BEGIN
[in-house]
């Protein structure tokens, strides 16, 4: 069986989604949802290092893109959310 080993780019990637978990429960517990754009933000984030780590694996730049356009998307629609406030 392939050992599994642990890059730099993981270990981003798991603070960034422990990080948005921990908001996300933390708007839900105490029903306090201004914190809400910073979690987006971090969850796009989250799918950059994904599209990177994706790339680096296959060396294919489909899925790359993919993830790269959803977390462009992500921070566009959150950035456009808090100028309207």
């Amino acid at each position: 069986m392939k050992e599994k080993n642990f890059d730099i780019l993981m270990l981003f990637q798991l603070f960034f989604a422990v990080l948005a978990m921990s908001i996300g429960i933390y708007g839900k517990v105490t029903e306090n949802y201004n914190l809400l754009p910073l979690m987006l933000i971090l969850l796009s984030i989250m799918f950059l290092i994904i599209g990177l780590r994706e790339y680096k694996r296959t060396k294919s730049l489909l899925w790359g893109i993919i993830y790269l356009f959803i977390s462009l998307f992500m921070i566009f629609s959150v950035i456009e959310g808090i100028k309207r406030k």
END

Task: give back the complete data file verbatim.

[in-house]
């Protein structure tokens, strides 16, 4: 069986989604949802290092893109959310 080993780019990637978990429960517990754009933000984030780590694996730049356009998307629609406030 392939050992599994642990890059730099993981270990981003798991603070960034422990990080948005921990908001996300933390708007839900105490029903306090201004914190809400910073979690987006971090969850796009989250799918950059994904599209990177994706790339680096296959060396294919489909899925790359993919993830790269959803977390462009992500921070566009959150950035456009808090100028309207």
């Amino acid at each position: 069986m392939k050992e599994k080993n642990f890059d730099i780019l993981m270990l981003f990637q798991l603070f960034f989604a422990v990080l948005a978990m921990s908001i996300g429960i933390y708007g839900k517990v105490t029903e306090n949802y201004n914190l809400l754009p910073l979690m987006l933000i971090l969850l796009s984030i989250m799918f950059l290092i994904i599209g990177l780590r994706e790339y680096k694996r296959t060396k294919s730049l489909l899925w790359g893109i993919i993830y790269l356009f959803i977390s462009l998307f992500m921070i566009f629609s959150v950035i456009e959310g808090i100028k309207r406030k």